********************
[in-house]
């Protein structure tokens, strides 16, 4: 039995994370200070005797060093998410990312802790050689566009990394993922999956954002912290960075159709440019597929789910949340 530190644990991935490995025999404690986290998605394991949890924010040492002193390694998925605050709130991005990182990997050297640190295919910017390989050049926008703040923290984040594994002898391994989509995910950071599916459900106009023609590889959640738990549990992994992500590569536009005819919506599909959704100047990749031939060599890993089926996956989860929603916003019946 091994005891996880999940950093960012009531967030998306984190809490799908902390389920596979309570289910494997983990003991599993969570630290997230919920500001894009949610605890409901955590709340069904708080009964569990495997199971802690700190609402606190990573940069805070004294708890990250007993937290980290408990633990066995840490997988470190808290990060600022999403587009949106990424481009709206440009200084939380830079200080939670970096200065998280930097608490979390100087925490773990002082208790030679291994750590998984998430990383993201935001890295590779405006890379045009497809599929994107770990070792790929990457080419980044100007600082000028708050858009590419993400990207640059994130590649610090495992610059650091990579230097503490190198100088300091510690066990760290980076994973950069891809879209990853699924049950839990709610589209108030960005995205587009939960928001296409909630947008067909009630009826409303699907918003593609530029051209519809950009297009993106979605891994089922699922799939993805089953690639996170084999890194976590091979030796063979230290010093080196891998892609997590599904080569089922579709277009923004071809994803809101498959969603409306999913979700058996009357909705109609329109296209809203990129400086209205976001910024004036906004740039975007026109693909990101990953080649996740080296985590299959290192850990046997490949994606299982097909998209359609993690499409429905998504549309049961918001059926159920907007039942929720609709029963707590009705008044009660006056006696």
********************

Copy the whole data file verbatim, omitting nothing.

[in-house]
């Protein structure tokens, strides 16, 4: 039995994370200070005797060093998410990312802790050689566009990394993922999956954002912290960075159709440019597929789910949340 530190644990991935490995025999404690986290998605394991949890924010040492002193390694998925605050709130991005990182990997050297640190295919910017390989050049926008703040923290984040594994002898391994989509995910950071599916459900106009023609590889959640738990549990992994992500590569536009005819919506599909959704100047990749031939060599890993089926996956989860929603916003019946 091994005891996880999940950093960012009531967030998306984190809490799908902390389920596979309570289910494997983990003991599993969570630290997230919920500001894009949610605890409901955590709340069904708080009964569990495997199971802690700190609402606190990573940069805070004294708890990250007993937290980290408990633990066995840490997988470190808290990060600022999403587009949106990424481009709206440009200084939380830079200080939670970096200065998280930097608490979390100087925490773990002082208790030679291994750590998984998430990383993201935001890295590779405006890379045009497809599929994107770990070792790929990457080419980044100007600082000028708050858009590419993400990207640059994130590649610090495992610059650091990579230097503490190198100088300091510690066990760290980076994973950069891809879209990853699924049950839990709610589209108030960005995205587009939960928001296409909630947008067909009630009826409303699907918003593609530029051209519809950009297009993106979605891994089922699922799939993805089953690639996170084999890194976590091979030796063979230290010093080196891998892609997590599904080569089922579709277009923004071809994803809101498959969603409306999913979700058996009357909705109609329109296209809203990129400086209205976001910024004036906004740039975007026109693909990101990953080649996740080296985590299959290192850990046997490949994606299982097909998209359609993690499409429905998504549309049961918001059926159920907007039942929720609709029963707590009705008044009660006056006696």